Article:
Innovation Japan

Here is an interesting statistic I use in my entrepreneurial class, various speeches and eluded to at last Saturday’s MIT D-Lab event.  The statistics is from the BusinessWeek/Boston Consulting Group (BCG) World’s top 50 innovative companies for 2008.  Obviously, the main intent of this list is to rank the innovative companies for that year.  While the companies listed and the ranking itself may be debatable, I find this list useful in explaining the current state of Japan.  The slide I’ve created includes just the top 25 companies ranked in order.  On top of this, I’ve added the year each corporation was founded.

1. Apple 1976
2. Google 1998
3. Toyota 1933
4. GE 1892
5. Microsoft 1975
6. Tata Group 1868
7. Nintendo 1889
8. P&G 1837
9. Sony 1946
10. Nokia 1865
11. Amazon.com 1994
12. IBM 1920
13. RIM 1984
14. BMW 1916
15. HP 1939
16. Honda Motor 1946
17. Walt Disney 1923
18. General Motors 1908
19. Reliance 1966
20. Boeing 1916
21. Goldman Sachs 1869
22. 3M 1902
23. Wal-Mart 1945
24. Target 1902
25. Facebook 2004

Some interesting things that I find from this list to point out.  First, all four Japanese companies (hilighted in red) were all formed on or before 1946.  Second, about half the US companies on the list were formed AFTER 1975.  Finally, that most of the companies on this list were founded in times of recession or other financial crisis.
It might be interesting to compile the cap tables for these companies and see how the newer companies are valued (I’m guessing higher) relative to the older companies.  I guess the conclusions I’m coming here is how there hasn’t been any new Japanese companies in the top 25 for over 60 years.  In my class and various discussion sessions, we try to discuss why that is.  Perhaps a future blog entry. Your comments are always welcome.
William Saito
Special Advisor at Cabinet Office (Govt. of Japan)
Named by Nikkei as one of the “100 Most Influential People for Japan,” Saito began software programming at an early age and started his own company in high school. By the time he was named Entrepreneur of the Year in 1998 (by Ernst & Young, NASDAQ and USA Today), he was recognized as one of the world’s leading authorities on encryption, biometric authentication and cyber security.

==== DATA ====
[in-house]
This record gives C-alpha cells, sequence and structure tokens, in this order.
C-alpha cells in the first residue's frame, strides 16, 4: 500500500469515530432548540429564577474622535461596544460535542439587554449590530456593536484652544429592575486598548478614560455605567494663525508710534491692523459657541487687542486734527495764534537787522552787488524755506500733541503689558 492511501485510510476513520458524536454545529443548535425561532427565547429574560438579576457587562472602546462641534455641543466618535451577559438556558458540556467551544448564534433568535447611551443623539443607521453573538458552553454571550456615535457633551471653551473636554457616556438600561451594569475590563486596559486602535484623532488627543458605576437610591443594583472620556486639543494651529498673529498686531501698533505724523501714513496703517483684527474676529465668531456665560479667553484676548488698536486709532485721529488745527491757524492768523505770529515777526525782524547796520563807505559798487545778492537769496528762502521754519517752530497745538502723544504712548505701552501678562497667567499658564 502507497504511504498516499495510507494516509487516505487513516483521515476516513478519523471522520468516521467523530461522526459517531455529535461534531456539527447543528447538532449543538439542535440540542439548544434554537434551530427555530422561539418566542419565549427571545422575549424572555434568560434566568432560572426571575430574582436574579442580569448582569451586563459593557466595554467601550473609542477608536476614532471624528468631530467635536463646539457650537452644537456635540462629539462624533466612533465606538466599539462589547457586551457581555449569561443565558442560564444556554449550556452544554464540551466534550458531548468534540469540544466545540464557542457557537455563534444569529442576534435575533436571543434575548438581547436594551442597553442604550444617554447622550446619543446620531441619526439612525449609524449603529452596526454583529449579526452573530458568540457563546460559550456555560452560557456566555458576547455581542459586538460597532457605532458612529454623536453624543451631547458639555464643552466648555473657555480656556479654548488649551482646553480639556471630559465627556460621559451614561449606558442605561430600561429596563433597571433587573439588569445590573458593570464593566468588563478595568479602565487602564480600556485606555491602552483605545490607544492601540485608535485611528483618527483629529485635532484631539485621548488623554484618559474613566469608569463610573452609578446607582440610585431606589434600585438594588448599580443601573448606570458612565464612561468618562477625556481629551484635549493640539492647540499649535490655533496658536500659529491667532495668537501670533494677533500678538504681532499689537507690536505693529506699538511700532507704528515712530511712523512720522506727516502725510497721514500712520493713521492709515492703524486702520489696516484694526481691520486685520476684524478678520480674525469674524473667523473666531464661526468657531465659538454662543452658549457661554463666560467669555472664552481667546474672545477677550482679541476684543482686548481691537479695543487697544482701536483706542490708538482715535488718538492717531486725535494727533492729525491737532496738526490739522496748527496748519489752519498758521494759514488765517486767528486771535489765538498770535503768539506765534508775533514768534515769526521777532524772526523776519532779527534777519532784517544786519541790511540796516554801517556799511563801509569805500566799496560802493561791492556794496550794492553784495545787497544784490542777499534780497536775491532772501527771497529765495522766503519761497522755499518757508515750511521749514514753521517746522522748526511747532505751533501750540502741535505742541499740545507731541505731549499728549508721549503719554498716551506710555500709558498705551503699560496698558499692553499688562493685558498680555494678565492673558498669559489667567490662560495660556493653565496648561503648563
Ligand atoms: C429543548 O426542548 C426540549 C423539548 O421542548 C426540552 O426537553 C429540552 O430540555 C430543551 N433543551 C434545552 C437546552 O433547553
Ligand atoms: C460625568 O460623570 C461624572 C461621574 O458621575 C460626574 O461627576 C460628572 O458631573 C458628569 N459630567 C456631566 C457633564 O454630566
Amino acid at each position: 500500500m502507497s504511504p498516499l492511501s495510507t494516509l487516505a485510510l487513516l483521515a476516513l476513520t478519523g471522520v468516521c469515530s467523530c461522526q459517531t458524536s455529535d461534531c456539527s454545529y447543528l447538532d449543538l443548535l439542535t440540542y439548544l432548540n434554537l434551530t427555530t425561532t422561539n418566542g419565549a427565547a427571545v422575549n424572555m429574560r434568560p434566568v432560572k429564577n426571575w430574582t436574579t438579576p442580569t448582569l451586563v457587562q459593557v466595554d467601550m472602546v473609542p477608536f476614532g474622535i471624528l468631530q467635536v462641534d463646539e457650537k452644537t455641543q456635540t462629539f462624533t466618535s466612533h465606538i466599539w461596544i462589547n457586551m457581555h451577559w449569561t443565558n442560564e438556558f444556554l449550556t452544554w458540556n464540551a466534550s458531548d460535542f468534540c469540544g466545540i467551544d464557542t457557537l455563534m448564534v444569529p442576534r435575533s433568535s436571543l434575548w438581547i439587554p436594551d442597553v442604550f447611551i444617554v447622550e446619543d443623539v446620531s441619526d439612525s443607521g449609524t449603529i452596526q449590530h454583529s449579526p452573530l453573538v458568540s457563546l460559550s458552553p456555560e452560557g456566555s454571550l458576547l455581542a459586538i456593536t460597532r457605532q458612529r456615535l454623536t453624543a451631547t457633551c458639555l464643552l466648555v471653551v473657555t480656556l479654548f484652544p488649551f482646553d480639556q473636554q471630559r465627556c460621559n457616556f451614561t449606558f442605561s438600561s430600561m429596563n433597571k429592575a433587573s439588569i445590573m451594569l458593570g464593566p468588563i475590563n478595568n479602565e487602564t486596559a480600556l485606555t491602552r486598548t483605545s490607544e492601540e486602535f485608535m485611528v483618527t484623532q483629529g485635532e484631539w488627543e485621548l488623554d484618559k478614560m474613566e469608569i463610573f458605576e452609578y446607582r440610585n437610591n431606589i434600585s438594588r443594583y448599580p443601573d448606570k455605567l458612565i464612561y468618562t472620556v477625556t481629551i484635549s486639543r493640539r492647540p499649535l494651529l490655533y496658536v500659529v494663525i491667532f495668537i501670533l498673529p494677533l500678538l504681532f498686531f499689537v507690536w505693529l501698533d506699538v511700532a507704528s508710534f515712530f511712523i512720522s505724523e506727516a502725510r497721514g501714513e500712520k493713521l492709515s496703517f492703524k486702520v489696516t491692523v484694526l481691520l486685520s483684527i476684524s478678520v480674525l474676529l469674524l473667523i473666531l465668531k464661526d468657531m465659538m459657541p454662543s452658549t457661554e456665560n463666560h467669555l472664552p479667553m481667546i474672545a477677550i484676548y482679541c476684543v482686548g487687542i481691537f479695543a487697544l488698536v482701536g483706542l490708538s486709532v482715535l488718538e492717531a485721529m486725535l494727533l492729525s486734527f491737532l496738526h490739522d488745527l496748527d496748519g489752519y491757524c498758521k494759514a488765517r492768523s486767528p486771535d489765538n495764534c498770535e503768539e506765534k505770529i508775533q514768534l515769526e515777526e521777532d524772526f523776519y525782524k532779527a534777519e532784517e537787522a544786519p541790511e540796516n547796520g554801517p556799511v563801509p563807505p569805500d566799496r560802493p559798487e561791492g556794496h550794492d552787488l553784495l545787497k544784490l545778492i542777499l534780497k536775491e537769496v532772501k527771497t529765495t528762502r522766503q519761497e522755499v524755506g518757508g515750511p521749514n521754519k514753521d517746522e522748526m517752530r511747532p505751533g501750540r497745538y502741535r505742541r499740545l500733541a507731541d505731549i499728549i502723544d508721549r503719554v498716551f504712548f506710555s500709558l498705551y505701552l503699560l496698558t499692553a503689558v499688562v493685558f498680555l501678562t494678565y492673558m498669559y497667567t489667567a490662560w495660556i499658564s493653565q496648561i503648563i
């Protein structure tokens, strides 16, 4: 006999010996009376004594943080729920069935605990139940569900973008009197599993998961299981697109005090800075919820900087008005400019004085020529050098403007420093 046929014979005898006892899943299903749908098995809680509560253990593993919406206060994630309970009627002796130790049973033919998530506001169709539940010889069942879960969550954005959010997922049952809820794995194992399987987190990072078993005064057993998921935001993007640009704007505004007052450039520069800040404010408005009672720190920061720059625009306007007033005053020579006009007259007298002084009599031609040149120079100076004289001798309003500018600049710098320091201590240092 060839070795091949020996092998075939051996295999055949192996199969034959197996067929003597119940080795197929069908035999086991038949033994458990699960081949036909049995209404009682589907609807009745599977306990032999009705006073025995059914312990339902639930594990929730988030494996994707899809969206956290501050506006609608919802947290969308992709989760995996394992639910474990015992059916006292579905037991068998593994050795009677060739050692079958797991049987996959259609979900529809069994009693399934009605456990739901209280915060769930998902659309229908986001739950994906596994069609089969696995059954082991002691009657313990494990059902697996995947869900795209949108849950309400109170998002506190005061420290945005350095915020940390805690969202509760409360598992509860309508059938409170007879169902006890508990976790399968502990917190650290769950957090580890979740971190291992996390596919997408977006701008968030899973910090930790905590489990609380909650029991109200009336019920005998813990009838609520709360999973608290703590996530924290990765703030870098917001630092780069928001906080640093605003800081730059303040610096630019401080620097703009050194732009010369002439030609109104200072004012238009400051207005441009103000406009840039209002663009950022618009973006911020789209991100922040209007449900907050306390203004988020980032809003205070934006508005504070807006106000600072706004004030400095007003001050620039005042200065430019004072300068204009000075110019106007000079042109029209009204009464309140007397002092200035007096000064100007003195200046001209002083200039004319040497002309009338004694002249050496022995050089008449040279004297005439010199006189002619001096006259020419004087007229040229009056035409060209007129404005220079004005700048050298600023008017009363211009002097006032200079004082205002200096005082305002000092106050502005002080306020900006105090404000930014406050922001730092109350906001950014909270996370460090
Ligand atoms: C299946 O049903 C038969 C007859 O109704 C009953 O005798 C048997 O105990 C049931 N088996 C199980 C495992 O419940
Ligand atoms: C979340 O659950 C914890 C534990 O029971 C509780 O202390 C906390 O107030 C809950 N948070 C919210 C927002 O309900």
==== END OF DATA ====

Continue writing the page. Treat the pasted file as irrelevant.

After selling his business to Microsoft, he moved to Tokyo in 2005 and founded InTecur, a venture capital firm and consultancy that identifies innovative technologies, develops global talent and helps entrepreneurs become successful. In 2013, Saito was appointed a Special Advisor to the Cabinet Office for the Government of Japan.

Similarly, in 2012 he served as a council member on national strategy for the Cabinet-level National Policy Unit, and prior to that, was named as the Chief Technology Officer for the Fukushima Nuclear Accident Independent Investigation Commission (NAIIC). He is a Foundation Board Member at the World Economic Forum (WEF), and has been named by the WEF as both a Young Global Leader and Global Agenda Council member.

Saito also advises several national governments around the globe. In Japan, he has also served as an advisor to METI, MIC, MEXT, MLIT, AIST, IPA and the Japan Society for the Promotion of Science (JSPS), among others.

He teaches at multiple universities, serves on several corporate boards, appears as a commentator on national TV and is the author of numerous publications in addition to writing a weekly column for a prominent Japanese business newspaper. His best-selling management book, The Team: Solving the Biggest Problem in Japan, was published by Nikkei BP in 2012, his follow-on book, Is Your Thinking up to Global Standards?, was published by Daiwa Shobo in late 2013 and his autobiography, An Unprogrammed Life: Adventures of an Incurable Entrepreneur, was published in 2011 by John Wiley & Sons.

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